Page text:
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Flexible working can be the key to a successful return

Dr Gillian Forrester returned to research with a Daphne Jackson Fellowship ('04-'07), She now has a tenured, full-time position as a senior lecturer at the University of Westminster. For Gillian, a successful return to research has been made possible because she can work flexibly and maintain an acceptable work-life balance. 

Gillian finished her PhD in brain imaging at the University of Oxford in 2000, at which point  two major events changed the course of her career. She found out she was pregnant and at the same time realised brain imaging wasn’t her passion. She decided to take a career break to bring up her daughter, but after 2 and a half years was desperate to return to research. 
With her Daphne Jackson Fellowship, Gillian retrained as a cognitive neuroscientist at the University of Sussex. She successfully completed her Fellowship after having her second child. But finding another research post at the end of her fellowship wasn’t easy. Gillian  applied for posts and struggled until she realised that perhaps her expectations were unrealistic.

At a recent Work-Life Balance course, current Daphne Jackson Fellows asked Gillian about her return to research:

DJ Fellow: How did you find the transition from fellowship to getting your first job at the end of the fellowship?
Gillian: It wasn’t easy. I wasn’t very focused and applied for a variety of positions. I think I was unrealistic, expecting to secure a lectureship in a top-tier university. However, a position at the Open University gave me new skills and confidence. I wasn’t working as part of a research group even during my fellowship, so I didn’t have the joint publications that can help give you a ‘leg-up’. It does take time, and you need to be realistic about what the next step from the fellowship will be.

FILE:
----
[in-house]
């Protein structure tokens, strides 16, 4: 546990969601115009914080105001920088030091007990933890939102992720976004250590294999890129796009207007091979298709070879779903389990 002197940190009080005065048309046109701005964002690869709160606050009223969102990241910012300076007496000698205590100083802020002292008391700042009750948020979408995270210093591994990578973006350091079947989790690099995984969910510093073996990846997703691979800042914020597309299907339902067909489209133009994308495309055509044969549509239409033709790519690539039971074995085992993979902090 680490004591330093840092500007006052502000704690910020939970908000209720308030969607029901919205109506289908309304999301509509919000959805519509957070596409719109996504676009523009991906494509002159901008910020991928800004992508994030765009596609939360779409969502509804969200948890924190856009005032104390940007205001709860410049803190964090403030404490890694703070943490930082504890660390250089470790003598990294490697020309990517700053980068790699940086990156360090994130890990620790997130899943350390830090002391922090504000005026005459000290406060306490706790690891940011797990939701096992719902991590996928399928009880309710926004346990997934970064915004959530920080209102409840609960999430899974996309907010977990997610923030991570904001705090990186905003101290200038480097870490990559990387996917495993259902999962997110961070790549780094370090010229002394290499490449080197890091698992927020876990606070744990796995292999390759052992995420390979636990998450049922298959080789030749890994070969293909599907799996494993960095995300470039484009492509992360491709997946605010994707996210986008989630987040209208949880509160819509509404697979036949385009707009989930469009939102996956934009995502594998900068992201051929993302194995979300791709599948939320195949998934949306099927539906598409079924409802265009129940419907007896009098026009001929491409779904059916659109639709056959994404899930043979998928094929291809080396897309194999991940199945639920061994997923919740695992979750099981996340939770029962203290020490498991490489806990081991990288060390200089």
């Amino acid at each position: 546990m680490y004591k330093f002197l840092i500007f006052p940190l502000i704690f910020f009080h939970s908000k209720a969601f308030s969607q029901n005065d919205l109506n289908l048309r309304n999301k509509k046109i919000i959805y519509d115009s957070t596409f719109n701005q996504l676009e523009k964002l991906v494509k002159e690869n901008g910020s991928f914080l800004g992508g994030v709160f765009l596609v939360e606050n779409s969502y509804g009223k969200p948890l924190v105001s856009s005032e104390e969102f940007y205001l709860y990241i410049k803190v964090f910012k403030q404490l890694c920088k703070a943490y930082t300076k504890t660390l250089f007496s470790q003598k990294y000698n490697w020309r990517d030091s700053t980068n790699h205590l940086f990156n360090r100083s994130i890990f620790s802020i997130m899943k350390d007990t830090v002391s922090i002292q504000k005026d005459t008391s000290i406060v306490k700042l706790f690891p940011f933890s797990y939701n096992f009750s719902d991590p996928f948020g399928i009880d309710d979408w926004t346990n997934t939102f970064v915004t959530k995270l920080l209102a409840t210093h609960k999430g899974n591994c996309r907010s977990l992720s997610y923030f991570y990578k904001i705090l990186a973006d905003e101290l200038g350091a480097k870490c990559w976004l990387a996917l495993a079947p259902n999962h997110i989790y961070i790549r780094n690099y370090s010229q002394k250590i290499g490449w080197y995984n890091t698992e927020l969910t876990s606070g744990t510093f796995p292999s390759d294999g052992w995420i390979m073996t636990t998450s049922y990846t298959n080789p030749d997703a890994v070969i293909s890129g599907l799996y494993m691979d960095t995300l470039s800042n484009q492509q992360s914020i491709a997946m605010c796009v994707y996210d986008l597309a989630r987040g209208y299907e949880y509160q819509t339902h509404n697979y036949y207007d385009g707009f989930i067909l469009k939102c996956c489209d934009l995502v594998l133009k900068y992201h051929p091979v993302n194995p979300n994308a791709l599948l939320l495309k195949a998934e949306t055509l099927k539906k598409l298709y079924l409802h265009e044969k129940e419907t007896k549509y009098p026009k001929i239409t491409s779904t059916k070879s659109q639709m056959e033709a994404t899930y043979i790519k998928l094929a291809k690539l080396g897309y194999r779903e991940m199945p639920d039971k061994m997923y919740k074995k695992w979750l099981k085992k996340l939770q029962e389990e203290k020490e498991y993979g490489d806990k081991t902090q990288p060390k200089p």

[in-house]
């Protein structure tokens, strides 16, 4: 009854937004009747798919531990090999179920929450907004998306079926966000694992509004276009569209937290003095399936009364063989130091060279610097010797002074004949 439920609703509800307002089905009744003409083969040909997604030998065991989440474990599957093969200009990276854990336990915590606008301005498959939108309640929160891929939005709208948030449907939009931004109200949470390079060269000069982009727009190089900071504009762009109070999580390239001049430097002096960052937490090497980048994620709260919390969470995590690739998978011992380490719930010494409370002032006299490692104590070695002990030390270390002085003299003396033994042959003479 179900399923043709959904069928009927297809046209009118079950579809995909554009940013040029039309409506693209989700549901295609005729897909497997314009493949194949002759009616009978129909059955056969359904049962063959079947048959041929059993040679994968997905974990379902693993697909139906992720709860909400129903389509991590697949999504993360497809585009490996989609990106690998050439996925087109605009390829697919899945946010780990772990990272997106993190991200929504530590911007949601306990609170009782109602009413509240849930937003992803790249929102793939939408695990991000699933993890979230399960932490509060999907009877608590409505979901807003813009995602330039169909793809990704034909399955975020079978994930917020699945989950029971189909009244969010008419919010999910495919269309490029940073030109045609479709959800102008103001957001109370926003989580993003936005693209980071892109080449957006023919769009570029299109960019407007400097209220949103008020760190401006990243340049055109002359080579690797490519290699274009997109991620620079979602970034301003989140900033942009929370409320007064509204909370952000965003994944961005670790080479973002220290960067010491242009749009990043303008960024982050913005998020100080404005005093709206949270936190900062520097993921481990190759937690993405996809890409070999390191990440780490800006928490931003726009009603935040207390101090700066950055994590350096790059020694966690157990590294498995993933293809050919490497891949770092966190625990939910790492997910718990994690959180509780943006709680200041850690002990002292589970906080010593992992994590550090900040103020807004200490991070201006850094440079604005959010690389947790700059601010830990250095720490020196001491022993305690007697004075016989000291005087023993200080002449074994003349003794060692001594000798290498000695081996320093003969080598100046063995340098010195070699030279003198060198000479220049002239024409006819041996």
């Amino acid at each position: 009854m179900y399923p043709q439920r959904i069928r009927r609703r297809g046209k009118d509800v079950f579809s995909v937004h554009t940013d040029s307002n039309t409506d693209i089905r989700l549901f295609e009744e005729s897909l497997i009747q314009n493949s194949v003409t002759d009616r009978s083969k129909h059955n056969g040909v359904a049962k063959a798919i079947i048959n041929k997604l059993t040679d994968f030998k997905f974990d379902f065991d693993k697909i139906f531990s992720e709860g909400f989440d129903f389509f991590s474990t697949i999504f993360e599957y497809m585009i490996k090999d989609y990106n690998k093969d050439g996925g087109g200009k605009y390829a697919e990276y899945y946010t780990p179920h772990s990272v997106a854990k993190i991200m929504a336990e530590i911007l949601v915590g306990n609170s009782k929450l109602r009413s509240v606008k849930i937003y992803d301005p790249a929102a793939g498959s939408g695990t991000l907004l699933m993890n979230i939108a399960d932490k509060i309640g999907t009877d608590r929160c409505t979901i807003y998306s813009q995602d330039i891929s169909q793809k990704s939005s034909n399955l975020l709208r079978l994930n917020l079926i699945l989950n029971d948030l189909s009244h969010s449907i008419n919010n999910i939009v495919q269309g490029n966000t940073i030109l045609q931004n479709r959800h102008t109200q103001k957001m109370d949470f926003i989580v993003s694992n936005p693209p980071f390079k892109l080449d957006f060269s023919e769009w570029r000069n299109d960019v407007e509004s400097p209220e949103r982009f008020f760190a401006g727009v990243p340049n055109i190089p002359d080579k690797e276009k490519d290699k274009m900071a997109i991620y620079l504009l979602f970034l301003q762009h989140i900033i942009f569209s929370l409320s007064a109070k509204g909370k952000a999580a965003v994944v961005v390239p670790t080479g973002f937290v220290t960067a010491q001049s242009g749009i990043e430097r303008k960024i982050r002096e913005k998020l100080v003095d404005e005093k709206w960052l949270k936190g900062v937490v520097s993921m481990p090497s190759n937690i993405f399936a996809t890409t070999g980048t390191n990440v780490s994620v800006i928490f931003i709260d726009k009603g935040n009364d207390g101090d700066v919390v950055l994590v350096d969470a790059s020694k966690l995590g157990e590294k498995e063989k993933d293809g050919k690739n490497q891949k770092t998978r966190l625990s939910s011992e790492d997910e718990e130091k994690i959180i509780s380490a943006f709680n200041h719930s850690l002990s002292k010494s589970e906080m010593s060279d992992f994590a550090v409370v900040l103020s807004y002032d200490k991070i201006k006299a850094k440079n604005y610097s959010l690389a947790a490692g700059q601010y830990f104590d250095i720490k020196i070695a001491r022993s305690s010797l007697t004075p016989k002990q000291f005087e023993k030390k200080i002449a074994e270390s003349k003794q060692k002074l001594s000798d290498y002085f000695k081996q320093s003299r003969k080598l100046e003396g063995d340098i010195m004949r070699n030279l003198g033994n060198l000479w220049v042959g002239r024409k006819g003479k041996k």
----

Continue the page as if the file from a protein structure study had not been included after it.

DJ Fellow:  Due to family commitments, I cannot move from my current location. Were you mobile and able to choose your location?
Gillian: No, that is a common problem and can put you at a disadvantage. I was offered a post at a university that would have required me to uproot my family, which was not possible. Again, be realistic about what is feasible for you and what length of commute you think is acceptable. 


DJ Fellow:
 Did you want to go back to work full-time?
Gillian: I only considered full-time positions once both my children were at school. I am fortunate that I can work flexibly and I have a supportive partner. I work in the evenings and at weekends when necessary, so I can still do some of the school runs. I was ready to make the transition, but wasn't sure how the family would cope. It would have been much more difficult if I had to be on-site 9-5 every day.

You can read further extracts from the Q&A session on our Events & Courses page by clicking on 'work life balance' in the course timetable.

You can find out more about Gillian's research at www.gillianforrester.com